I love a good screenshot, especially one snapped from an up-and-coming title. In fact, I've long believed there's no quicker way to get a read on a game I haven't yet played. I don't always want feature lists or developer interviews. Sometimes a good screen grab is all I need.
I'm not talking about those carefully staged, artfully cropped pseudo-screenshots that show up on official websites and the backs of game boxes. You know, those images that aren't really from the in-game camera's perspective and that conveniently do away with any interface elements. I'm talking actual, in-game screenshots, complete with targeting reticules and health meters and minimaps.
There's a language to every game screen, one familiar to most gamers. The position of the camera, for example, is immediately evident and has unavoidable implications for a game's design. Does the world spread out before me in all directions, or does it roll across the screen? Will I see through the eyes of my character, or will I be piloting an avatar through physical space? Is the fate of an individual in my hands, or will I be managing the efforts of entire civilization?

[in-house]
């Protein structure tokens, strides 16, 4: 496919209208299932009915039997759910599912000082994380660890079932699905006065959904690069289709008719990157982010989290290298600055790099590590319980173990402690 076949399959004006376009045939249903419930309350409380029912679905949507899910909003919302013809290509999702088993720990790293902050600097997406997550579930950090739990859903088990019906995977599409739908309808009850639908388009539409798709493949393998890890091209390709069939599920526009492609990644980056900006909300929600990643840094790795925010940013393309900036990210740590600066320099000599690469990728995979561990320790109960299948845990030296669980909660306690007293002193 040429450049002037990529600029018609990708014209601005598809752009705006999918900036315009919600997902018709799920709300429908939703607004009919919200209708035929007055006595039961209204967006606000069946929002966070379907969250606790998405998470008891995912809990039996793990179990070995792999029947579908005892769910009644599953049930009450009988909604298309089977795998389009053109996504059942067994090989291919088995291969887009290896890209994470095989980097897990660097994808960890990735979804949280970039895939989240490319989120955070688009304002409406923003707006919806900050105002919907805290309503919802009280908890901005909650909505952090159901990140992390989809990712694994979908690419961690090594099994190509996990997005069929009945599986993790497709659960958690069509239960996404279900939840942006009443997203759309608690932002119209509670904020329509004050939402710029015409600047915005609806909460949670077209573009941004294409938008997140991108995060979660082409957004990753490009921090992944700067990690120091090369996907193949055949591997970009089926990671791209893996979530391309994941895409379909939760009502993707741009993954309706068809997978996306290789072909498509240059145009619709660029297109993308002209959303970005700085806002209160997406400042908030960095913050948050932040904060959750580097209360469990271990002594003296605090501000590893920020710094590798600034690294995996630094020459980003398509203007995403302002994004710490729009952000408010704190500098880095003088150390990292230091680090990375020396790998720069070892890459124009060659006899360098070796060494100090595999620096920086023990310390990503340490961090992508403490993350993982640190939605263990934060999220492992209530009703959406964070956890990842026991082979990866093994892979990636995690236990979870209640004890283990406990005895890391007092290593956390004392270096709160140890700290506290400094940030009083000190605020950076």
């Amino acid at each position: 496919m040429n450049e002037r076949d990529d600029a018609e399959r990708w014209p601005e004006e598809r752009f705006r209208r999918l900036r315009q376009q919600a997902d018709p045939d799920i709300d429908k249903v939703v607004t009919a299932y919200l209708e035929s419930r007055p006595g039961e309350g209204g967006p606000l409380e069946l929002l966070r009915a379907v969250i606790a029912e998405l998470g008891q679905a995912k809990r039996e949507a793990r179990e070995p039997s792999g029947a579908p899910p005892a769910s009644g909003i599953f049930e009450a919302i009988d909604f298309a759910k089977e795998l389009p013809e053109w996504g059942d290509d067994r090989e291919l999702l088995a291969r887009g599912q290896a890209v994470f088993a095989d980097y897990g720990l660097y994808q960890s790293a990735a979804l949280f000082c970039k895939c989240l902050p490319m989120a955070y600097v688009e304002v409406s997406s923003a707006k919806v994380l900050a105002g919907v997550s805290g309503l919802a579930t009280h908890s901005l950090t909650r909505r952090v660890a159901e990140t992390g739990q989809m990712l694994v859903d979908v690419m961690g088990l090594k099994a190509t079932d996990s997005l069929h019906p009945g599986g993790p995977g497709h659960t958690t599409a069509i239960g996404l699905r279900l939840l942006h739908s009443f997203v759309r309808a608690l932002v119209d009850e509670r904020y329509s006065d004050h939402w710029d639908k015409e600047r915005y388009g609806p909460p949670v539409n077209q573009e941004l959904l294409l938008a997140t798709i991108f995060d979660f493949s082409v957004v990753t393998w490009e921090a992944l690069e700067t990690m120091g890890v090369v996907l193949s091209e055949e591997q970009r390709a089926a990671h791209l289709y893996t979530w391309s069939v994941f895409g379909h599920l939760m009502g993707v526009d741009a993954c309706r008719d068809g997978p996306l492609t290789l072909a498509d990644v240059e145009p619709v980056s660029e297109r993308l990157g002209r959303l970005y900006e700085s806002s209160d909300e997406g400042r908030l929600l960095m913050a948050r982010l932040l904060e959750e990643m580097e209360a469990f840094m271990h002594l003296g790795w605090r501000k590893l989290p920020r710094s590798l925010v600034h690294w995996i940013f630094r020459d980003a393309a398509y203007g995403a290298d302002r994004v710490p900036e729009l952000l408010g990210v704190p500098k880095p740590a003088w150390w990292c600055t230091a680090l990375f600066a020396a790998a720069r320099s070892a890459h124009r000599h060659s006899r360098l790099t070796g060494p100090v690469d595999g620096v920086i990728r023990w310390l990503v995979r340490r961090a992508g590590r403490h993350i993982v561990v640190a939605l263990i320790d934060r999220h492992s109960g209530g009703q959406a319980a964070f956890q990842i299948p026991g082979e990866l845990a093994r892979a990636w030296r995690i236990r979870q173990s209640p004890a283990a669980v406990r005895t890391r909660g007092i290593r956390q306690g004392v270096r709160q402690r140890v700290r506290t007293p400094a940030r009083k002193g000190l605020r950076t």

And then there's the interface. A mere glance at a screenshot will tell you whether you'll confront the world from behind a set of crosshairs or from above a battlefield. You'll see what you'll be tracking from moment to moment, be it mana or resources or XP or ammo. If you'll be adventuring with others, you'll know, and you'll probably be able to tell whether they'll be real-life friends or computer-generated companions.
RTS, RPG, JRPG, FPS. Pick a genre acronym, and there's a generally recognizable camera position and interface to go with it. In fact, the camera and interface information in a single screenshot may be enough make or break a gamer's interest in the title it depicts. Which, for better or worse, demonstrates the strength and uniformity of established genre conventions. Games look the same because they play the same.
Not that there aren't exceptions. While many developers still clutter up screens with pictures of controller buttons and the like, plenty more seem ready to do away with interface contrivances altogether. Fight Night Round 3 and King Kong, to name a couple of earlier examples, dropped HUD elements to provide feedback to players through in-game effects. More recently, Alone in the Dark (pictured) followed suit. Upcoming titles like FarCry 2 and Dead Space continue the trend by taking maps and inventories out of separate screens and building them directly into the game world.